What else have you been doing in terms of final prep work for the summer?

We're really trying to work hard with our customers so that they know-we have a lot of high tech companies here-looking at what they might be able to do to plan ahead or take care of problems so that they can avoid any type of damage or curtailment to their work. So it's the customer piece we're trying to work on more than anything.

Closing thoughts?

... In the past, energy's been so cheap. We [the industry in general] have pretty much worked on the supply side. Now with costs like they are, it makes a lot more sense to work more on the demand side.

Rick Kaysen
Cheyenne Light, Fuel & Power

"We are a combined gas and electric utility here, and through the winter months we, of course, encouraged conservation efforts, since natural gas prices have been high ... We are encouraging the utilization or consumption of kilowatt-hours on a very conscientious basis."

Life After Long-Term Contracts

Cheyenne Light, Fuel & Power seems to think they'll do just fine after breaking away from PacifCorp.

Blackouts are possible in Wyoming this summer, according to some forecasts. How does that assessment play in your territory?

Our forecast identifies that we do not anticipate any type of service interruptions ... . We have planned, and should have, adequate supply for our customers. Barring any type of infrastructure problems, we should be able to meet the summer load for our customers.

How was your supply arrangement with PacifiCorp, which recently expired, set up?

We had received ... a series of contracts over roughly 37-plus years [in addition to] some extensions off of those contracts and then just new contracts. The most recent contract that expired was a four-year contract that expired on Dec. 31.

How much power did you lose with the 4-year PacifiCorp contract that expired?

It was a full requirements [contract], and that would have been in the 140-MW range. PacifiCorp supplied all of our energy needs. It was not like we had two or three or four different suppliers over those years ... .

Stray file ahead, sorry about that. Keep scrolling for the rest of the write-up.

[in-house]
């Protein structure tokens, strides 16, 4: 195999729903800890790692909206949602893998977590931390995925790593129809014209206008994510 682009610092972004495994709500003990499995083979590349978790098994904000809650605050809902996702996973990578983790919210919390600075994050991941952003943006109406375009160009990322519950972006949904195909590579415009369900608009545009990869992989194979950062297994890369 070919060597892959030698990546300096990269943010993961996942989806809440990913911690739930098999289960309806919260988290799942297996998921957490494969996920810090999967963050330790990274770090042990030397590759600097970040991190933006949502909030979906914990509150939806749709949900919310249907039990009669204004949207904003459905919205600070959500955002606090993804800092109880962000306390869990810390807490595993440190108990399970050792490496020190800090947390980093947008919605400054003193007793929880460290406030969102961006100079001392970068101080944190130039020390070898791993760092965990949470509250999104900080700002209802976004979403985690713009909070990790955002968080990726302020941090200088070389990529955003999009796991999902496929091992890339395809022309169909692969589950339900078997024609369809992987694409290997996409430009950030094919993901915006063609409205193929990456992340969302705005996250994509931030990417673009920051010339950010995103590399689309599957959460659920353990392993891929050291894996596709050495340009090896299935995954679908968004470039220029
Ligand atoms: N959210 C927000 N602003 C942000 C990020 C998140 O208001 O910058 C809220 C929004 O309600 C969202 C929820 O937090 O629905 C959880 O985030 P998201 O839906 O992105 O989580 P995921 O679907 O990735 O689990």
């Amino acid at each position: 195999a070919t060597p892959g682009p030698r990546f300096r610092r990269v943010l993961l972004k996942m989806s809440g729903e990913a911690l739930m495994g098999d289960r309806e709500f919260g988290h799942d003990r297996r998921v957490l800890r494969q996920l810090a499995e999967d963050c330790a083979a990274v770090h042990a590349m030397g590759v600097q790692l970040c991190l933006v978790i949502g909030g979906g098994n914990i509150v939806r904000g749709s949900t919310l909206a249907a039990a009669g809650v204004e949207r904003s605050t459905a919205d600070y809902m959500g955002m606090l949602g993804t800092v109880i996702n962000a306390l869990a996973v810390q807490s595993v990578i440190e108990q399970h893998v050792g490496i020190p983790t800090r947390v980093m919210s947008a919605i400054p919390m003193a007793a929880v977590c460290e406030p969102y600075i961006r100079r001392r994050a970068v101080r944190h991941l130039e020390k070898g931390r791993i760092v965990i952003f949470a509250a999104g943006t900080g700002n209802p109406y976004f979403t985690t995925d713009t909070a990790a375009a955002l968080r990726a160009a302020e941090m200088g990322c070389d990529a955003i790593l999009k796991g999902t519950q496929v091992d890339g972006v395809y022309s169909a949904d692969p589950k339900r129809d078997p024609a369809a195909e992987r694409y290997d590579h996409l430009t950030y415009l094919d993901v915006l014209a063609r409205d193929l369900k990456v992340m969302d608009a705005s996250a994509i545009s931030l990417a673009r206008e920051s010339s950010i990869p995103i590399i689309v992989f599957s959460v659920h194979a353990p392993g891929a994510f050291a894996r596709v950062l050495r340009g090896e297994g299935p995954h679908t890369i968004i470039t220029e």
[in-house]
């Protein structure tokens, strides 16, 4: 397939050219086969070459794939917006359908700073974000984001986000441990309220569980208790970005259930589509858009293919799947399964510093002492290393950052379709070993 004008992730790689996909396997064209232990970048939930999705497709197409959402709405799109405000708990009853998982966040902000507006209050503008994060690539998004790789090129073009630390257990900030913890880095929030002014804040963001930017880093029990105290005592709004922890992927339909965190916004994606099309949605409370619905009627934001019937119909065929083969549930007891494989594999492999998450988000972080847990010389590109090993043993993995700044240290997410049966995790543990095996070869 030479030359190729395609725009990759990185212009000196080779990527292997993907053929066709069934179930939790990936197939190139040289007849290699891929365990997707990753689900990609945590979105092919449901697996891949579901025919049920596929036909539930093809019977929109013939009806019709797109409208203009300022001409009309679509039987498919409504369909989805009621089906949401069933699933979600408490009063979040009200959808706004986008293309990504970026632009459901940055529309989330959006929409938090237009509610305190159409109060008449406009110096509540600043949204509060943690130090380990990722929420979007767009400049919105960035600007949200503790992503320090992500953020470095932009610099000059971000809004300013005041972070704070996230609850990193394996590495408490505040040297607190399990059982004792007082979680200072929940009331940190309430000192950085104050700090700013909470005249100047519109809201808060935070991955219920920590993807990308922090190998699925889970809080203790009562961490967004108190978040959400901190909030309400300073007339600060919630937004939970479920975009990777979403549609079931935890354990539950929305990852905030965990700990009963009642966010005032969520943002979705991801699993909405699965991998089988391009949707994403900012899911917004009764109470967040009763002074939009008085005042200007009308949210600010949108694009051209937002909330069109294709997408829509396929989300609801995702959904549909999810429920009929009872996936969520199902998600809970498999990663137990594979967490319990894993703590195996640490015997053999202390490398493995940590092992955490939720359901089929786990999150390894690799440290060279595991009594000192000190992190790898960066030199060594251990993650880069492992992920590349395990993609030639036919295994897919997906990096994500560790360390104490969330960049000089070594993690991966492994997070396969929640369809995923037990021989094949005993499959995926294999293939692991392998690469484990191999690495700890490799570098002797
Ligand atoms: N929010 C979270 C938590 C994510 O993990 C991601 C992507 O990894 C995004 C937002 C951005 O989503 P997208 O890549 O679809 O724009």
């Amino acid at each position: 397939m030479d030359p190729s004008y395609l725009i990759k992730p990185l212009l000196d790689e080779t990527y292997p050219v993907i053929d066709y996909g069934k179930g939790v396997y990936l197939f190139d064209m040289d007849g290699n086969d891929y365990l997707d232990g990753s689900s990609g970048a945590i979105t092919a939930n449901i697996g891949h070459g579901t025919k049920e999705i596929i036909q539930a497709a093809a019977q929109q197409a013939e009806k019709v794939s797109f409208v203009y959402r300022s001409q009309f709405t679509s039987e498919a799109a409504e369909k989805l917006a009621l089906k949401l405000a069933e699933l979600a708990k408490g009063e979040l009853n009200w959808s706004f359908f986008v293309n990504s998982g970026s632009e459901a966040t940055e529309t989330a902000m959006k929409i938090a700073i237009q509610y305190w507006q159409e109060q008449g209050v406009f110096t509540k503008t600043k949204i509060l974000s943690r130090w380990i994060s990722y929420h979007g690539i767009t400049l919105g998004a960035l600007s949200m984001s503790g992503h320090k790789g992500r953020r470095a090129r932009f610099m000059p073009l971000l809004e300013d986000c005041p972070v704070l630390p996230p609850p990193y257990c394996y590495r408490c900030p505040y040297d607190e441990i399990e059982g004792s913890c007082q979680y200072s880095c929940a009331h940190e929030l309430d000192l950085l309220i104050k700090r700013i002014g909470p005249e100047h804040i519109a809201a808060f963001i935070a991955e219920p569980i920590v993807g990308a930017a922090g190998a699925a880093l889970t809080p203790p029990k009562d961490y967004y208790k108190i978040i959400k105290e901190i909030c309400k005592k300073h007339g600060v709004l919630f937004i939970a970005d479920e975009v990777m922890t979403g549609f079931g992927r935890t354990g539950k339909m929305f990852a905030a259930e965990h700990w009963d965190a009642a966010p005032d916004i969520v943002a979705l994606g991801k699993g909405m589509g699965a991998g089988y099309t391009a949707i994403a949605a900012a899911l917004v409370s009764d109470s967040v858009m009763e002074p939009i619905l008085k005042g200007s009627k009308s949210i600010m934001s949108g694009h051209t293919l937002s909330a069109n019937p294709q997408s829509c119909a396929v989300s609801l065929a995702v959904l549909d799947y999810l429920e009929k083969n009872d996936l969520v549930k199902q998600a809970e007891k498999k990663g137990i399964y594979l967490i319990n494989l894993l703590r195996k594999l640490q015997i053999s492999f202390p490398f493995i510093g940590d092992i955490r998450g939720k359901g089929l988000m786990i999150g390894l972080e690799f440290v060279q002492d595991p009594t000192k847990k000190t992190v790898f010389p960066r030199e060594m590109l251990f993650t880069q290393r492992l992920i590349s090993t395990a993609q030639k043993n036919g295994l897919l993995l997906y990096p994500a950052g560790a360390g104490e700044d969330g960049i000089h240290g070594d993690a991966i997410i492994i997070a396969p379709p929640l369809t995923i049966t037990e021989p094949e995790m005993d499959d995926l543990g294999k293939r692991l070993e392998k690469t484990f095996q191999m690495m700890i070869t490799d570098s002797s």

Have your negotiations with PacifiCorp led to a new contract?

No, not with PacifiCorp. Our negotiations with PacifiCorp were not fruitful ... . Going from a full requirements customer, we have been creating more of a diverse portfolio of supply in different purchase power agreements with other providers.

What sorts of contracts are you entering into with these new suppliers?

Some of them are short-term, two-month types of contracts. Others [include], for example, a 10-year contract, which does not begin until September of this year. So it's a range of both short- and long-term contracts that we continue to try to build our portfolio.

But during this time of high prices, is it wise to enter into long-term contracts?

[The idea is] to keep a mix so that not all requirements are due at one time when the market might be at a very, very high peak, [such as what] we have just gone through experiencing with the termination of that PacifiCorp contract. [The idea is to put] some flexibility into the portfolio that provides termination of some contracts and the ongoing building of that, so you can try and take advantage of the market when it is at its best. There are diverse arguments as well with respect to long-term and short-term contracts. Some folks are encouraging long-term contracts when you can get that very good price, with the uncertainty of the market and the supply-demand imbalance at this time.

So it is not an easy task to just go out there and say, 'Okay, we would like to have a 10-, 15-, 20-year contract,' because you'd have to try to determine what that future may hold for you as well, let alone what might be happening just at six months or 12 months. When we are out there trying to acquire a purchase power agreement, two things are very important. One is reliability, and then, of course, the cost. And you try to make sure you achieve both of those criteria as you go forward with any type of negotiations.

Have you locked in contracts to meet your load requirement for this summer?


At what point are you in securing contracts for beyond this summer?

We do have about five contracts in place in short- and long-term. We are in the process of evaluating responses to a request for proposal that was issued earlier this year. ...

Who have you secured contracts with?

We have a contract with Public Service Co. of Colorado, and we also have some contracts with [various] Black Hills Corp. entities. ...

What would an extended heat wave this summer do to your system?

Again, [depending on] whatever that extended heat wave might be and what the surrounding impacts might be, we have forecasted we should be able to meet the load.

Have you implemented any demand-side programs?